CARBONDALE — A community radio station manager claims the station's Board of Directors has been hands-off and absent in the management and day-to-day operations of the business, and he and volunteers need them to resign so the entity can move forward.
In an open letter to the Southern Illinois community, Dave Armstrong, station manager at WDBX 91.1 FM, Advisory Board members and some volunteers called for the resignation of the station's governing board — the Heterodyne Broadcasting Co.'s Board of Directors — Armstrong's bosses.
The station volunteers shared the letter on the radio station's Facebook page, calling for the resignation of the Heterodyne Board of Directors, which runs the station. The radio station is a 501(c)3 nonprofit corporation.
The letter-writers criticized the now two-member board for being distant and disengaged in the oversight of the station.
Armstrong said he planned a meeting with the board on Dec. 12, intending to discuss future direction for the station.
Shortly after they came together, the three board members entered executive session, to which Armstrong said he was excluded. During that meeting, one of the board members, Navreet Kang, resigned. He said the other two board members left without talking to him.
Armstrong said the next day, he and some advisory board members and volunteers wrote an internal email to Egert and Turk, setting the one-week deadline to respond to their concerns.
After the seven-day deadline, the group posted the open letter to its Facebook page.
In the open letter, the letter writers suggest that once the board resigns, that a committee convene to appoint a new seven-member governing board.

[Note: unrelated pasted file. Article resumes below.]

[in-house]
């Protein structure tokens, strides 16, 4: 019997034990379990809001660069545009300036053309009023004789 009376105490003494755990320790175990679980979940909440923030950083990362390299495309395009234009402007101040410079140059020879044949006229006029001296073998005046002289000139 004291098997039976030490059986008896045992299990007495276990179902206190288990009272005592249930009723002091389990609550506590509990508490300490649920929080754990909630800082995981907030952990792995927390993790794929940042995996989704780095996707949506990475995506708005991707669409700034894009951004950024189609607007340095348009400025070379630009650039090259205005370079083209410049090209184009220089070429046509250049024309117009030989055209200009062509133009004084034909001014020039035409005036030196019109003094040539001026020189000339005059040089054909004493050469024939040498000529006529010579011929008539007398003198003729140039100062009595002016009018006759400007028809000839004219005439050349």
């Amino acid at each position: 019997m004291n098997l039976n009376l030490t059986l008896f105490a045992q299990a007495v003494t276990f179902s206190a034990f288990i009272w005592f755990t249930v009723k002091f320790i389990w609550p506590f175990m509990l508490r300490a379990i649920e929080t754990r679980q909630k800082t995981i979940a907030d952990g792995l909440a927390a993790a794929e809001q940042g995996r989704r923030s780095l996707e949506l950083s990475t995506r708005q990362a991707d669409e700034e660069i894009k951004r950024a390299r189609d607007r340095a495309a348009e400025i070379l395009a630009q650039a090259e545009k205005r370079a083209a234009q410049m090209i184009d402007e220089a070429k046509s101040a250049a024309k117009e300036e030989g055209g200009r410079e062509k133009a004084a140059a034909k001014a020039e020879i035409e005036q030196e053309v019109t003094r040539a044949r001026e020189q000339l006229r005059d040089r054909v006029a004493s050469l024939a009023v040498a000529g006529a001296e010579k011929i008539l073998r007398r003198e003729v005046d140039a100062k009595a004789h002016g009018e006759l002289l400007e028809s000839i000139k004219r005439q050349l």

"A timeline of one week was set to begin this process — to have a meaningful meeting with this goal in mind, and to start the difficult work necessary to move forward," the open letter reads. "It was also made clear that after that week, a lack of meaningful engagement from the Board members would result in our public expression of those demands, and a call for the resignation of all current Heterodyne Board members."
The letter was signed by Armstrong and five advisory board members, 11 volunteers, one underwriter/volunteer and one listener-supporter.
Sometime after the station was founded, the Heterodyne Board appointed an advisory board. Armstrong said that after some time, the advisory board members realized they had no real power or say in the management of the station.
Armstrong said, overwhelmingly, the community response to the letter has been positive.
Gene Turk, one of the Heterodyne Board members, said Armstrong plans to take over the station and privatize it. Turk, who said he was also speaking on behalf of fellow board member Tom Egert, said his next steps were to enjoy the coming holidays.
“It’s sad … that he is using a public forum for his own personal soapbox, not even soapbox, trying to take over,” Turk said.
"I want to enjoy Christmas," Turk said, "and then after Christmas, we’ll sit down and try to figure out what should we do here."
Kang noted that anyone considering taking over the station or the board needed to note that that came with a financial responsibility, such as management of about $75,000 in loans for the station. He and Turk said about $70,000 of that was for the building mortgage and the other $5,000-plus for a lot next to the station on Washington Street.
WDBX is run by about 100 volunteers — excluding Armstrong, its only paid staff member. The station has an operating budget of $100,000, about two-thirds of which comes from community donations and the other one-third from underwriters and sponsorships.
Now that Kang, who handled the station's financial matters, has resigned, Armstrong said he is not sure who would authorize the payment of his paycheck. But,he added, he is not worried about that at this point.